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|Title:||A Descriptive Chronicle of Transition from Mission to Indigenous Leadership in Two Church of Christ Institutions (Zimbabwe 1976- 1986)|
|Authors:||Chimhungwe, Shupikai Paul|
|Advisor:||Heath, Gordon L.|
Studebaker, Steven M.
|Keywords:||leadership transition;Zimbabwe;missionaries;decision-making;sense of ownership;Arts and Humanities;Religion;Arts and Humanities|
|Abstract:||<p>This thesis chronicles the leadership transition at two institutions affiliated with the iv Church of Christ, a branch of the Stone-Campbell Movement, in Rhodesia. The two institutions- Nhowe Mission and Umtali School of Preaching-were founded by missionaries from the USA who were also managers and technocrats, with the indigenous black Zimbabweans on the periphery of strategic decision-making powers. The status quo abruptly changed between 1976 and 1977 when the volatile political landscape became hostile for the missionaries who nearly closed or sold these mission centres. The unprepared Africans pleaded for an opportunity to lead these schools. The leadership transition was successful because the indigenous men and women had a deep sense of ownership. Moreover, the political landscape, after Zimbabwe's independence, made it conducive for the indigene to lead such institutions. Furthermore, during the war of liberation, they morally and physically supported the guerrillas thereby saving the mission's fixed assets from vandalism and destruction during the war while paving its future in a free Zimbabwe.</p>|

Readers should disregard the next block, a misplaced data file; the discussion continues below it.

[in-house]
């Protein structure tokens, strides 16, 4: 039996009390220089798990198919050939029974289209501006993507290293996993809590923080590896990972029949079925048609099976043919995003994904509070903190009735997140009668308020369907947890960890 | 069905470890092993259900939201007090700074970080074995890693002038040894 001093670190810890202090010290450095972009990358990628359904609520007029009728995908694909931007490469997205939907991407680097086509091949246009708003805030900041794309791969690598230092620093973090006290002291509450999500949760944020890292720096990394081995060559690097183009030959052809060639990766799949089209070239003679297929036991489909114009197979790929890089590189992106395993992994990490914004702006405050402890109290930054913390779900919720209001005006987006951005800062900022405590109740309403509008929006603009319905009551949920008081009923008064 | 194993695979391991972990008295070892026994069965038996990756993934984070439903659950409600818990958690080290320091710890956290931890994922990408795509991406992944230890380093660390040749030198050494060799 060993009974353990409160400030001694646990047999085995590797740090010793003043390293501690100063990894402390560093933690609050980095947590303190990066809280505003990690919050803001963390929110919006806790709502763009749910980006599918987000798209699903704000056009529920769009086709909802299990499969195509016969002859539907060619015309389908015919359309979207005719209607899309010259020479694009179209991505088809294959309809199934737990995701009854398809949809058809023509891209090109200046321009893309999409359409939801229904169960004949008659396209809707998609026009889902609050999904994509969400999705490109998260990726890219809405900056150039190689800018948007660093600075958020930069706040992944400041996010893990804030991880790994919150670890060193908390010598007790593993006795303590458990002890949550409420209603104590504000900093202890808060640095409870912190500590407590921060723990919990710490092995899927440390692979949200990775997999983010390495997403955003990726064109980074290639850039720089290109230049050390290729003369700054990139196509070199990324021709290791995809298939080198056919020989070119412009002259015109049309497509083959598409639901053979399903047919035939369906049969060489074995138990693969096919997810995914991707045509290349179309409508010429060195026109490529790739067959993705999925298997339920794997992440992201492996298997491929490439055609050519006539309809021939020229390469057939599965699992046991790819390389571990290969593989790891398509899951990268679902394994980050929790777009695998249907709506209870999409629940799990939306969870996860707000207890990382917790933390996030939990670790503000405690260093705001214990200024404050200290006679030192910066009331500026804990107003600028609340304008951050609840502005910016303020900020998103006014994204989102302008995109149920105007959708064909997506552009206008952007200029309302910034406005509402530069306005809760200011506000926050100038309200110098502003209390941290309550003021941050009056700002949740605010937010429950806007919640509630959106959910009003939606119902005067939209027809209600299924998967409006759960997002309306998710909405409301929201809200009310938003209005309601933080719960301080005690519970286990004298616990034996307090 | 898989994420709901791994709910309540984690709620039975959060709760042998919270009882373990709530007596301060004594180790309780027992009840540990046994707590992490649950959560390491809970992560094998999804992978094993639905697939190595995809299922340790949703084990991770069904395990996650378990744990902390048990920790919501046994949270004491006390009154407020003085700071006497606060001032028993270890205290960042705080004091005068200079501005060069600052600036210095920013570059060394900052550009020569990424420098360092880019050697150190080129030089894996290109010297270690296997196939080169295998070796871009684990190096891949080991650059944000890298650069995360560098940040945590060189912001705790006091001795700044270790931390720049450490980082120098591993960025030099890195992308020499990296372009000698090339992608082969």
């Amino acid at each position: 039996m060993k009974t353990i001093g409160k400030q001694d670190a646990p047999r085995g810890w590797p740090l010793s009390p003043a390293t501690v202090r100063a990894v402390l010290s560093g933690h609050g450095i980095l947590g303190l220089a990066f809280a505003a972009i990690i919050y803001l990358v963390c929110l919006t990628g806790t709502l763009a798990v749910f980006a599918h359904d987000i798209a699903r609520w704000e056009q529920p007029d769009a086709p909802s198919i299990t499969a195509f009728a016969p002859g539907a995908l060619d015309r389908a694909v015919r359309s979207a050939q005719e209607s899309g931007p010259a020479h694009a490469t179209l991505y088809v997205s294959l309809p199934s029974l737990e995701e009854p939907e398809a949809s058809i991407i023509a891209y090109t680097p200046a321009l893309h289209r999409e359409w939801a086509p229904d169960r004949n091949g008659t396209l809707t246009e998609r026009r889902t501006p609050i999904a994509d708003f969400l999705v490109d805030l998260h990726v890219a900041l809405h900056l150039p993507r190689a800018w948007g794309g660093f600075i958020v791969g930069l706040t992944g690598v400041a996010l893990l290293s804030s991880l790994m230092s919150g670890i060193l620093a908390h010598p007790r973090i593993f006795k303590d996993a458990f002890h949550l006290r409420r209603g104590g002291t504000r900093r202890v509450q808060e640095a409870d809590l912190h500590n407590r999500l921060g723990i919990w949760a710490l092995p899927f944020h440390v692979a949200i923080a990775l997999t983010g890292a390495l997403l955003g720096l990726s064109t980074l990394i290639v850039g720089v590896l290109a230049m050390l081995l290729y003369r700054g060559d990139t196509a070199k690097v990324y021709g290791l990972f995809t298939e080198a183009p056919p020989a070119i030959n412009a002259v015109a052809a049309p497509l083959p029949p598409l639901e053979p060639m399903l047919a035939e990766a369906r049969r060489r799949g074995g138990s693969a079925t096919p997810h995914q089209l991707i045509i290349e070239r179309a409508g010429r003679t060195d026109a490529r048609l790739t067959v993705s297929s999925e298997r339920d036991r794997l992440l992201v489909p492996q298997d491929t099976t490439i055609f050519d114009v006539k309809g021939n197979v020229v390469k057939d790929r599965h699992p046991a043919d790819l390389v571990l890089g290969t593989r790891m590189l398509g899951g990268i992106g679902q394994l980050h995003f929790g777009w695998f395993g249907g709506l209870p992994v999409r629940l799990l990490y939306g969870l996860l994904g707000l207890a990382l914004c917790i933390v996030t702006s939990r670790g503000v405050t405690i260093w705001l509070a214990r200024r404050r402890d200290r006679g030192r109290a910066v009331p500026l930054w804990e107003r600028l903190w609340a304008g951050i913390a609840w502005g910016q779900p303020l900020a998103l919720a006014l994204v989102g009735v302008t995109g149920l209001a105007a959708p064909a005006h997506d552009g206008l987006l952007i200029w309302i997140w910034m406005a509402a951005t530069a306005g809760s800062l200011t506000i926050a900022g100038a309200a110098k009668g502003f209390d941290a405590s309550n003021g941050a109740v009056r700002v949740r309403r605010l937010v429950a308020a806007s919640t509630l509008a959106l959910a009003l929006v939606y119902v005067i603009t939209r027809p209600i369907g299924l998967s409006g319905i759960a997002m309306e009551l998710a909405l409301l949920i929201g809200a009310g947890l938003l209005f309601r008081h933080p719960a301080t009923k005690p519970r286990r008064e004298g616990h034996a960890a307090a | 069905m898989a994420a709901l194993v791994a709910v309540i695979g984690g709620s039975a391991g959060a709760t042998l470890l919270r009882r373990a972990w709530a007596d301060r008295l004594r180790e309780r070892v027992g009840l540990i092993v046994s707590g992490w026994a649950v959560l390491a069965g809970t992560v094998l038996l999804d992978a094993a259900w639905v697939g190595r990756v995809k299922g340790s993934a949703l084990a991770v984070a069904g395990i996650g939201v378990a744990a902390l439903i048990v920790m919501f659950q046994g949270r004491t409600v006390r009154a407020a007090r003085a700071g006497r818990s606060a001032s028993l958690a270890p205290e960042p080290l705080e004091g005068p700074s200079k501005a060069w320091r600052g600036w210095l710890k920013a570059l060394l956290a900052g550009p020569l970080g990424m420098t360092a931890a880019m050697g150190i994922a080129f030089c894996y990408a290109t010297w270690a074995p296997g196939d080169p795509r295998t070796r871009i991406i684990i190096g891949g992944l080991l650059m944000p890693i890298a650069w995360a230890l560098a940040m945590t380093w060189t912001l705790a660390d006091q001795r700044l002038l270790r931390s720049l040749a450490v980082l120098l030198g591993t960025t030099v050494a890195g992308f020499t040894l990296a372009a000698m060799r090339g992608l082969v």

|Appears in Collections:||Open Access Dissertations and Theses|
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